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ILO To Adopt 'Bill Of Rights' For Seafarers

ILO Press Release

February 6, 2006

The first Maritime Session of the International Labour Conference of the 21st century scheduled here between 7-23 February 2006 will consider a major new international labour instrument, the Maritime Labour Convention, 2006.

The proposed Convention sets out rights to decent conditions of work for the world's 1.2 million seafarers and covers a wide range of subjects, including health, safety, minimum age, recruitment, hours of work and other vital issues affecting a seafarer's life. If adopted, the Convention will consolidate and update more than 65 international maritime labour instruments adopted over the last 80 years.

"The Maritime Labour Convention is an important strategic move forward in the ILO's promotion of its decent work agenda. The proposed Convention provides realistic solutions for achieving universal application and enforcement as it is the product of negotiation and consensus between seafarers, shipowners and Governments coming from over 80 countries", ILO Director-General Juan Somavia said.

The Convention will become the "fourth pillar" of the international regulatory regime for quality shipping, complementing the key conventions of the International Maritime Organization such as the International Convention for the Safety of Life at Sea, 1974 as amended (SOLAS), the International Convention on Standards of Training, Certification and Watch keeping, 1978 as amended (STCW) and the International Convention for the Prevention of Pollution from Ships, 73/78 (MARPOL).

"The real challenge is to make sure that these provisions will be applied and enforced worldwide, just like the international provisions designed to secure safety at sea and combat marine pollution", the ILO Director-General said.

The new Convention is intended to achieve universal - or near universal - compliance by operators and owners of ships. Provisions for complaint procedures available to seafarers; for the shipowners' and shipmasters' supervision of conditions on their ships; for the flag States' jurisdiction and control over their ships; and for port State inspections of foreign ships will create a continuous and integrated system that will ensure that these standards are fully enforced.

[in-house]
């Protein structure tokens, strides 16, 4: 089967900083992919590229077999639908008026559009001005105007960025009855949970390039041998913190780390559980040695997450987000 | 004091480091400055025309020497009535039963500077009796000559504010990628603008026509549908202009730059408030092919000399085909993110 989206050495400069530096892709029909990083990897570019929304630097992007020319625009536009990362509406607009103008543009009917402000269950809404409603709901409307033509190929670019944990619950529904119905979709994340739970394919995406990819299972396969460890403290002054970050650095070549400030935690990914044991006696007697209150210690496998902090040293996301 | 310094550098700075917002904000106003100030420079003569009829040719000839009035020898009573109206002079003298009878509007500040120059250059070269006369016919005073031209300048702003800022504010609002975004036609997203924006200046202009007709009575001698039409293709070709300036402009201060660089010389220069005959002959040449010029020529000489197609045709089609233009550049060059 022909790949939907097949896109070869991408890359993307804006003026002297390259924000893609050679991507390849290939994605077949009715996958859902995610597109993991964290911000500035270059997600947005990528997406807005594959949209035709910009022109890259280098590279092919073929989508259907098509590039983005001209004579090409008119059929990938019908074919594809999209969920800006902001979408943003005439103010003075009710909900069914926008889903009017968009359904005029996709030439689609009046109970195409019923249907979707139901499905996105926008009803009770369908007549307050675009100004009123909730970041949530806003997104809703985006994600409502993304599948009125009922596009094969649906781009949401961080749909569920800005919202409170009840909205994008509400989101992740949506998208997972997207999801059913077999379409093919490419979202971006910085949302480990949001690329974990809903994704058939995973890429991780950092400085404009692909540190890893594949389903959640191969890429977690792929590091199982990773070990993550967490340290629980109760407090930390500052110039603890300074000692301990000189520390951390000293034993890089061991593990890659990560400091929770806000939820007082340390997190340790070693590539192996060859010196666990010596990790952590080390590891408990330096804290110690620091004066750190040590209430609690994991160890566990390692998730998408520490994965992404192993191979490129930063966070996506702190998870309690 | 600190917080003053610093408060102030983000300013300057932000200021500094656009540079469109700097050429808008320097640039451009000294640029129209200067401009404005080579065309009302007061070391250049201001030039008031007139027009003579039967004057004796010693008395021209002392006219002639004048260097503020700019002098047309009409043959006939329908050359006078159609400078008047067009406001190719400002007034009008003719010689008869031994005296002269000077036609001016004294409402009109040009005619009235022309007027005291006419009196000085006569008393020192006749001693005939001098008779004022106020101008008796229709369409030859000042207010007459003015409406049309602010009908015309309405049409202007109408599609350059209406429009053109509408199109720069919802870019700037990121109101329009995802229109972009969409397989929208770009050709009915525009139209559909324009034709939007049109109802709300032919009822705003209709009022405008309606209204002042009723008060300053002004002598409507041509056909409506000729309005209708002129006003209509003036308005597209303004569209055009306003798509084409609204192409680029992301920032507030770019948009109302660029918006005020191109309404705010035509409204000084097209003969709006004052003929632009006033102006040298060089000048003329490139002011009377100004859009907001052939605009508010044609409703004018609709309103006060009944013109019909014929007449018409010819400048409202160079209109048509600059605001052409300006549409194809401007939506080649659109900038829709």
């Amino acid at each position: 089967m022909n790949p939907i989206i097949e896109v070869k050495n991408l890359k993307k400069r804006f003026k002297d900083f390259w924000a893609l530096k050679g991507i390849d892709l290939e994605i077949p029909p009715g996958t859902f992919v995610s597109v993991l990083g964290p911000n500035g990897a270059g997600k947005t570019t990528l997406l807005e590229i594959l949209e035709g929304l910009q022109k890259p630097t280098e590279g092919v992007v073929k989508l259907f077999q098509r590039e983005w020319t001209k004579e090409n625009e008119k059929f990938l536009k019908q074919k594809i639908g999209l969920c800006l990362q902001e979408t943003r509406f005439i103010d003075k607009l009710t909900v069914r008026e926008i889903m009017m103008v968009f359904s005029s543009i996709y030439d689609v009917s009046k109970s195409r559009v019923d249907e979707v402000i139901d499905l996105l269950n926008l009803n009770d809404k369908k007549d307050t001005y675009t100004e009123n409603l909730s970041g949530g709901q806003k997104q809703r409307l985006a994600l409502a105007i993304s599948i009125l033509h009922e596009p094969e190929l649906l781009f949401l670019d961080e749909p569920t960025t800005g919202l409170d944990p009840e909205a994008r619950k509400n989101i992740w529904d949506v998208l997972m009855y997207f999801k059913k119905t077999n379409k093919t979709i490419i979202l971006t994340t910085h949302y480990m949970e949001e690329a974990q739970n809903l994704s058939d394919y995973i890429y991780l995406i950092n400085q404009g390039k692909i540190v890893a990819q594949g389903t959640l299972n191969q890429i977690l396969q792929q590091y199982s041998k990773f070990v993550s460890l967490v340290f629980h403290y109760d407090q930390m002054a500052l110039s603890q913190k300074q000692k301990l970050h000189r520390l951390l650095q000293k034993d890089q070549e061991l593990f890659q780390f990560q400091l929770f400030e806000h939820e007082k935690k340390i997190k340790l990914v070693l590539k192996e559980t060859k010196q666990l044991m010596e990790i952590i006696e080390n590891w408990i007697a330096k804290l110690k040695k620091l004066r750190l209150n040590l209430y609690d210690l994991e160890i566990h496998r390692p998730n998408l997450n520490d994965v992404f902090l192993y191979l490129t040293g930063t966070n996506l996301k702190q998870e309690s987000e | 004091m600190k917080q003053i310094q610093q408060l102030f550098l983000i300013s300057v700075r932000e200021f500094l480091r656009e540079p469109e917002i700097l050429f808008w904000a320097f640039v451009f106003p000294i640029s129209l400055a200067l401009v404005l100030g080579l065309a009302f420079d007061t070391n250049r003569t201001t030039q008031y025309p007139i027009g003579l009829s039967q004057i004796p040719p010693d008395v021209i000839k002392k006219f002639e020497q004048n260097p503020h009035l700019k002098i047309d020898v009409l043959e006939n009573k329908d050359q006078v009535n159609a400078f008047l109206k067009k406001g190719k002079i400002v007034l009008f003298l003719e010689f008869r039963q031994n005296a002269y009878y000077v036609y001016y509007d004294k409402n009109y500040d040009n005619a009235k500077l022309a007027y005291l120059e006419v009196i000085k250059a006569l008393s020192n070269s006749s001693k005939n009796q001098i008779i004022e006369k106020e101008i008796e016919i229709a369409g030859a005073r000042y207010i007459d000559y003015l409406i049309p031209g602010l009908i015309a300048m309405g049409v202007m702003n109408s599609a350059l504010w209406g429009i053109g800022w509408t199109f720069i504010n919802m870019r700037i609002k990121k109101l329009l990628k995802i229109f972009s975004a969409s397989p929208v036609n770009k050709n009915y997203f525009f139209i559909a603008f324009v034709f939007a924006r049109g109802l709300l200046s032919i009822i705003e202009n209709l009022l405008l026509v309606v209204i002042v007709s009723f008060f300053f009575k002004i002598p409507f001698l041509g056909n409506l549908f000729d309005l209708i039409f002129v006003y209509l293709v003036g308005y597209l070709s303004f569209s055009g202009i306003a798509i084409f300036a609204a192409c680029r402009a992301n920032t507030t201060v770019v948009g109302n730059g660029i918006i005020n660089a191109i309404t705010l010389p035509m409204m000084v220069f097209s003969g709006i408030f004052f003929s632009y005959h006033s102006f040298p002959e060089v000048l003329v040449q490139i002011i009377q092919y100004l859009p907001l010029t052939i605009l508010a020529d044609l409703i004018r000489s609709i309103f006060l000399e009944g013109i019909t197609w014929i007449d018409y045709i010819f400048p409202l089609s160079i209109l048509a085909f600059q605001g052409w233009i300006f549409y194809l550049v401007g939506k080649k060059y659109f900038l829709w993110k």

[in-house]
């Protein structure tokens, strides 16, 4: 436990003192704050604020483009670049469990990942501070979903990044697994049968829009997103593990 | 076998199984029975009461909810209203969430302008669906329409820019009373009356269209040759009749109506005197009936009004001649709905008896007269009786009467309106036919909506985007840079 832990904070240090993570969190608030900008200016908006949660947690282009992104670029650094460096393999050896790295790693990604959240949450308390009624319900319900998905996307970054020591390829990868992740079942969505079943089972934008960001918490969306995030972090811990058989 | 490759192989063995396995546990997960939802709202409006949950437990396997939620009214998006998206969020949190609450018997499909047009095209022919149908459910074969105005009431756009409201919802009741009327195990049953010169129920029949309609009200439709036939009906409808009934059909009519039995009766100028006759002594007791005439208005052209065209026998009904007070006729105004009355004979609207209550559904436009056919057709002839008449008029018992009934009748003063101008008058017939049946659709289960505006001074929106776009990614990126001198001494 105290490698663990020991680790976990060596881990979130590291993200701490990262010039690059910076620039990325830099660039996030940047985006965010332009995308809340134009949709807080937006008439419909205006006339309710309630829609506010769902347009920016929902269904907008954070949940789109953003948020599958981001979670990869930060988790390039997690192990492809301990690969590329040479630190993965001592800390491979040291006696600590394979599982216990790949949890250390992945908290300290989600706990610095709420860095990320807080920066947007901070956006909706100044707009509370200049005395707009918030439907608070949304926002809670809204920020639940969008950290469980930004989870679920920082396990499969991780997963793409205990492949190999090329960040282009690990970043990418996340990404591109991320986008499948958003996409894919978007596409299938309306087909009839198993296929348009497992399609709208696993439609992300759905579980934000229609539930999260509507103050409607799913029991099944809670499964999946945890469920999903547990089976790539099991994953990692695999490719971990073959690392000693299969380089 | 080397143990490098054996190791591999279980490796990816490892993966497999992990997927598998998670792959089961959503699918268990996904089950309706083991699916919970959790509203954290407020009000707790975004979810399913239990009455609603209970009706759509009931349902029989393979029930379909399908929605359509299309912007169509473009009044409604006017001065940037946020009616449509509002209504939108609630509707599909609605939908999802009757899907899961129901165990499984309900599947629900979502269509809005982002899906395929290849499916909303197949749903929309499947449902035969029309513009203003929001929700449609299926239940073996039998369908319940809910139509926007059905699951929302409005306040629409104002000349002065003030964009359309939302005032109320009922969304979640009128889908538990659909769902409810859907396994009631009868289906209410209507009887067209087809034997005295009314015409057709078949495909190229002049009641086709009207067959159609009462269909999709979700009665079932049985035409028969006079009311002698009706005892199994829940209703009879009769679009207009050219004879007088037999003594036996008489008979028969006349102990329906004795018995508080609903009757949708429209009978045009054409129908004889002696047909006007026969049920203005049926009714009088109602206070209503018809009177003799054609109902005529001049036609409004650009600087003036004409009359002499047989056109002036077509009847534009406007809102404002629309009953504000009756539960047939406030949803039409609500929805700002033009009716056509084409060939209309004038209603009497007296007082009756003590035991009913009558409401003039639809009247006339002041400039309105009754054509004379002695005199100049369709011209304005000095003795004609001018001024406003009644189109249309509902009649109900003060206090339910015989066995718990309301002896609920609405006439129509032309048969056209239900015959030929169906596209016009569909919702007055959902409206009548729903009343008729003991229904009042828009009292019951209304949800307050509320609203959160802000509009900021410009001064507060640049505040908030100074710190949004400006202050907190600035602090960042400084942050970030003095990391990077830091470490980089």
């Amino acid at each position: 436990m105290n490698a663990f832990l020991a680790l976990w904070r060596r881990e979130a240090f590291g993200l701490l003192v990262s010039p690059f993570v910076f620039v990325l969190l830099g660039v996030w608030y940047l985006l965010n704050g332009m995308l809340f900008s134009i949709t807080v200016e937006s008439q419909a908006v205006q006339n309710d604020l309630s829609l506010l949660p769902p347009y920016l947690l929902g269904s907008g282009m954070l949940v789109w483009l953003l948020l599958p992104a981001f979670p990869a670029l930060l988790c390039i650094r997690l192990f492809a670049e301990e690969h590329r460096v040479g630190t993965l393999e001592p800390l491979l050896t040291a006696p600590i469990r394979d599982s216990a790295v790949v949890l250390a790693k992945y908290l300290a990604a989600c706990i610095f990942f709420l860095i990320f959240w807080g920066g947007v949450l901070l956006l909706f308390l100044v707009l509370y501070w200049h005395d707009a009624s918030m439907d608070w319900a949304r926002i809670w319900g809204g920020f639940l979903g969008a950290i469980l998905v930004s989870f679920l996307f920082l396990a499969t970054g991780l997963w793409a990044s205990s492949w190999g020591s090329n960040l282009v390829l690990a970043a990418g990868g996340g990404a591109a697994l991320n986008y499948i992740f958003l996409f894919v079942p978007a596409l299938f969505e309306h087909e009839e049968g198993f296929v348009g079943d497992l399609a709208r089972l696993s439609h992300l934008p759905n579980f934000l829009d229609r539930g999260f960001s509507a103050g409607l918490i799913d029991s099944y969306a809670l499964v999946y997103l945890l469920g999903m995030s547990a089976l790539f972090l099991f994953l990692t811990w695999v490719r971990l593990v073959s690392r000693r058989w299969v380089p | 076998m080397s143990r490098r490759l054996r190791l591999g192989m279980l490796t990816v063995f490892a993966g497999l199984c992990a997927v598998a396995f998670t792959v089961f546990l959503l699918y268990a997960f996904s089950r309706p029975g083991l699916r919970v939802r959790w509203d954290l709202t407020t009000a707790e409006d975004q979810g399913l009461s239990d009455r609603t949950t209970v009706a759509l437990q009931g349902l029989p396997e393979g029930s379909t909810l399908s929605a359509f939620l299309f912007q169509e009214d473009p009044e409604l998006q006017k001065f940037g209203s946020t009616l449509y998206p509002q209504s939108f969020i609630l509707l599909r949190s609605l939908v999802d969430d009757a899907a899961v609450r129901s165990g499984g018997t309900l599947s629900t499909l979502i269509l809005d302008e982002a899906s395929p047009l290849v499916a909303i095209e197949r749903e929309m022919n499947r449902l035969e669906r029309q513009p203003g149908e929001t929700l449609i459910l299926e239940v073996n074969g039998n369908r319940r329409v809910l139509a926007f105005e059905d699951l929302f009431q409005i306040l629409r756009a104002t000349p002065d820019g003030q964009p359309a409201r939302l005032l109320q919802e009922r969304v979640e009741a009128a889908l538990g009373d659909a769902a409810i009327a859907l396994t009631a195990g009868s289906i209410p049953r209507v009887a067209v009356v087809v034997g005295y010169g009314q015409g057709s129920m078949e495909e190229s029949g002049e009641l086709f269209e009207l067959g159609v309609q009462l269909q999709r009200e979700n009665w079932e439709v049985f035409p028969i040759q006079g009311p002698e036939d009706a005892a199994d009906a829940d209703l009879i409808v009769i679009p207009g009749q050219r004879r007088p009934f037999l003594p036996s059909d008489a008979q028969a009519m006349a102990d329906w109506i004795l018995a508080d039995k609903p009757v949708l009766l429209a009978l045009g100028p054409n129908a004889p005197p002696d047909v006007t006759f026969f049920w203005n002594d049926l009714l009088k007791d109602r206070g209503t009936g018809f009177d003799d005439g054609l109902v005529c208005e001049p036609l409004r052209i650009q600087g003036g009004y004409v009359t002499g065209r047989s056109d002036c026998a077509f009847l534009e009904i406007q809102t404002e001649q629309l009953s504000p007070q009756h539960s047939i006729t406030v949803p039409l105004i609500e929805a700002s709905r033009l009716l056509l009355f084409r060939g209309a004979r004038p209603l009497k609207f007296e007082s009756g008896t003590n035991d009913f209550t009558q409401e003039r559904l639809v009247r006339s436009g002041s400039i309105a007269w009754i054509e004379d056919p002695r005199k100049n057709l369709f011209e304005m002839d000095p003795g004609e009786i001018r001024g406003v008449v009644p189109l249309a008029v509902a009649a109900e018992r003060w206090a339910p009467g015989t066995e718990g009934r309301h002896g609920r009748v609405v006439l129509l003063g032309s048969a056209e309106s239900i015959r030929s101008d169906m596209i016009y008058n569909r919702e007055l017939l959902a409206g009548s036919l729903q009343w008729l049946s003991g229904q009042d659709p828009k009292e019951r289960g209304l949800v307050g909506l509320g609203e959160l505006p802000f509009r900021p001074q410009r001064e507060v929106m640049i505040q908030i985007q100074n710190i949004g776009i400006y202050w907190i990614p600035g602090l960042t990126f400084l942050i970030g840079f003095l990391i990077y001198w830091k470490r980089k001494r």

The proposed Convention will require flag States to put in place a stronger enforcement regime, backed up by a certification system and periodic flag State inspections to ensure compliance. To keep the Convention updated and relevant, the ILO is proposing a simplified amendment procedure, enabling the Convention to be kept current with the constant changes in shipping operations and technology.

The proposed Maritime Labour Convention also aims to prevent unfair competition. A clause will keep the ships of a State that has not ratified the Convention from being treated more favourably than ships flying the flag of a State that has ratified.

"This is one way to help achieve the goal of a near universal ratification of the Convention. It was drafted in a way that it will create a level playing field for all participants, including governments, shipowners and seafarers. It has sometimes been called "a seafarers' bill of rights" but everybody involved in shipping has a part to play in making this Convention come to life. Knowledge of the Convention will become essential for anyone seeking to own, operate or regulate ships or to work at sea", concludes Cleopatra Doumbia-Henry, Director of the ILO's International Labour Standards Department.

As a part of its campaign to raise awareness of the issue and the importance of this Convention the ILO recently opened a special information site on its website. The site contains an interactive list of "frequently asked Questions" (FAQ), the draft Convention and a comprehensive Office Report, which outlines the expected impact of the Convention on the maritime sector, as well as providing a detailed commentary on the provisions.

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